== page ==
15 Second, for basic insurance products, where minimal advising is required, the commissions paid to representatives are mainly for their effort in seeking out passive consumers - what the industry terms as prospecting. This is an important role that representatives play. However, consumers who are self-directed should not be required to pay the same commission. We thus, recommend that life insurance companies provide a direct channel, through which self-directed customers can buy basic insurance products directly from the insurer for a nominal fee. The direct channel provides an important cross-channel competition for basic insurance products and can help limit distribution costs. If commissions become too expensive, more consumers will switch to the direct channel.
16 Because there is no advice in the direct channel, the products have to be simple. We envisage that the products that can be bought through the direct channel will include term insurance, whole life insurance and stand-alone critical illness protection.
17 Third, consumers will be able to make more informed choices if the information on distribution costs is made readily apparent and easily understandable. Recommendations 19-22 deal with increasing disclosure of distribution costs for specific products.
Thrust 5: Promoting a Culture of Fair Dealing
18 The Panel recognized that a fair dealing culture cannot be instilled by rules alone. It needs to be embedded into remuneration structures and management responsibilities. We made 3 sets of recommendations under this thrust.
19 The first set deals with representatives’ remuneration. We believe that representatives’ remuneration, which is largely tied to sales volume now, should be better aligned with customers’ interests. To this end, we propose:
- Distributing total commissions paid on life insurance products more evenly, with no more than 40% of the commissions to be paid in the first year.
- Requiring all FA firms to adopt a balanced score-card framework to remunerate representatives, incorporating non-sales KPIs like the quality of advice and the suitability of recommendations.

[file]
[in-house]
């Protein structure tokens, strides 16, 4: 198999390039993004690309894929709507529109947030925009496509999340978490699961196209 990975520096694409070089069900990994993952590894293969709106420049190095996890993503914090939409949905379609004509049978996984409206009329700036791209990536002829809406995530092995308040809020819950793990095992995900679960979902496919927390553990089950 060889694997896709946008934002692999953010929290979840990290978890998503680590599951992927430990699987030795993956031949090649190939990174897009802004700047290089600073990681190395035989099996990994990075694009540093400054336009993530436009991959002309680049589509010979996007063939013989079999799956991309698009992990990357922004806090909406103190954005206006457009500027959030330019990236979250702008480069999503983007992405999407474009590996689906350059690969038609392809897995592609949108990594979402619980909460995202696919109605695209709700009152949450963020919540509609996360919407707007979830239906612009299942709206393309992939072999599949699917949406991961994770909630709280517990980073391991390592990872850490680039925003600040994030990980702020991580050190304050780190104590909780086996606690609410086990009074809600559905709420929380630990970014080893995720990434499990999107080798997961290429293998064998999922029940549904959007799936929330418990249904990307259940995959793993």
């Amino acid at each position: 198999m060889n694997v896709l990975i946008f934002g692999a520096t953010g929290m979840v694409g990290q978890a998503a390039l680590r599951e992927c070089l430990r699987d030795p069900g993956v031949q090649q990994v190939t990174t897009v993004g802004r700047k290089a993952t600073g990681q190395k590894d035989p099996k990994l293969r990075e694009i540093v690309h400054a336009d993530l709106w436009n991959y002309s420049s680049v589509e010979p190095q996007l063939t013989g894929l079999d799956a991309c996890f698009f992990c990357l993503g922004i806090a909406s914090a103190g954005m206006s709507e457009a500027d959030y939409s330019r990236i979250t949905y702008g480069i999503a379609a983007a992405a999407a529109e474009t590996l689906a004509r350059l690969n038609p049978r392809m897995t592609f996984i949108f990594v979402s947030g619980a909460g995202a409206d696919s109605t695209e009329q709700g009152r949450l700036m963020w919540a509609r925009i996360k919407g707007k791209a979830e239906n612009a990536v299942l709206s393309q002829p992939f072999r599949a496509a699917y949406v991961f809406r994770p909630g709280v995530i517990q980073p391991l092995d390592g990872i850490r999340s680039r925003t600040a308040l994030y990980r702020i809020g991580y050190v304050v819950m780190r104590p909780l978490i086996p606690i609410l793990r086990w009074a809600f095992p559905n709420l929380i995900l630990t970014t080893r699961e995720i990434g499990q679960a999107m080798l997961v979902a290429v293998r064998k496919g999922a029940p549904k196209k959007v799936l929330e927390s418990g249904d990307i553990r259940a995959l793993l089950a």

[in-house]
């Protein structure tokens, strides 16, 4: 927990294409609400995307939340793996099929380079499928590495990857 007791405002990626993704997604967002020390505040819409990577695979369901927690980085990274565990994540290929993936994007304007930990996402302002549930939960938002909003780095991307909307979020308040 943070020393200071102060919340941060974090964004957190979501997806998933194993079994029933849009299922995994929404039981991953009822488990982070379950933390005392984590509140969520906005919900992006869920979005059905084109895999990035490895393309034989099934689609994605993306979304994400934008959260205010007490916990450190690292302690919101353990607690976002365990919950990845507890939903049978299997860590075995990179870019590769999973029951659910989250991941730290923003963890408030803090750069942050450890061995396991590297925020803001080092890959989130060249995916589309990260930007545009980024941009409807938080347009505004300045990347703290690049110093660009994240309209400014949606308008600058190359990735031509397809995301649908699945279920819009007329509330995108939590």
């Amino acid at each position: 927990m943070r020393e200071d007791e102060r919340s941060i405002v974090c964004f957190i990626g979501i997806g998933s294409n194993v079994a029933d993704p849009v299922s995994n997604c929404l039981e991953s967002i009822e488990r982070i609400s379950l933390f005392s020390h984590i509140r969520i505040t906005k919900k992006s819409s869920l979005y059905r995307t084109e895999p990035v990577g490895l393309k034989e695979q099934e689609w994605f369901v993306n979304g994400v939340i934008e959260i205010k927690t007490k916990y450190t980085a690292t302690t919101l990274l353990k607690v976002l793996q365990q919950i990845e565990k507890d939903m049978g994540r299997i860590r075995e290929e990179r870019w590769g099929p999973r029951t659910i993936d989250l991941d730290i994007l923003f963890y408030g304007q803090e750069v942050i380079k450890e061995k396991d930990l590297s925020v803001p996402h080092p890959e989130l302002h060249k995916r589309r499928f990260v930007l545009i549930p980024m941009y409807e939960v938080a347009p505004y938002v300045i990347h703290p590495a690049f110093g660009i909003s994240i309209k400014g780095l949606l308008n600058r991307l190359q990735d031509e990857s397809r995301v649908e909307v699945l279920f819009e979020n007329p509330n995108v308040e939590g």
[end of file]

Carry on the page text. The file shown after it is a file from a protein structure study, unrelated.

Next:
- Banning all product-specific incentives. Representatives should not be given special bonuses to sell specific products as these may bias their advice to their clients.
20 The second set deals with management responsibilities. Specifically, we believe that the Board and Senior Management should be responsible for building a fair dealing culture in their firm. This will be incorporated in MAS’ risk and regulatory assessment of the firm. We also recommend strengthening the complaints handling and resolution processes.
21 Third, we believe that the industry associations can play an active role in promoting a culture of fair dealing. We recommend that the Association of Banks in Singapore (ABS) and LIA develop KPIs for their members and monitor this through regular mystery shopping exercises and after-sales surveys.
22 I have given a quick summary of the recommendations. The Panel’s report is now presented to MAS. Over the next few months, MAS will consult on these recommendations and then decide if they should be adopted.
23 Finally, it leaves me to thank my Panel members for all their hard work and their invaluable contributions to this report. I believe the recommendations here will put the industry on a stronger footing and improve the financial well-being of Singaporeans for the long term.
Thank you, we are happy to take your questions.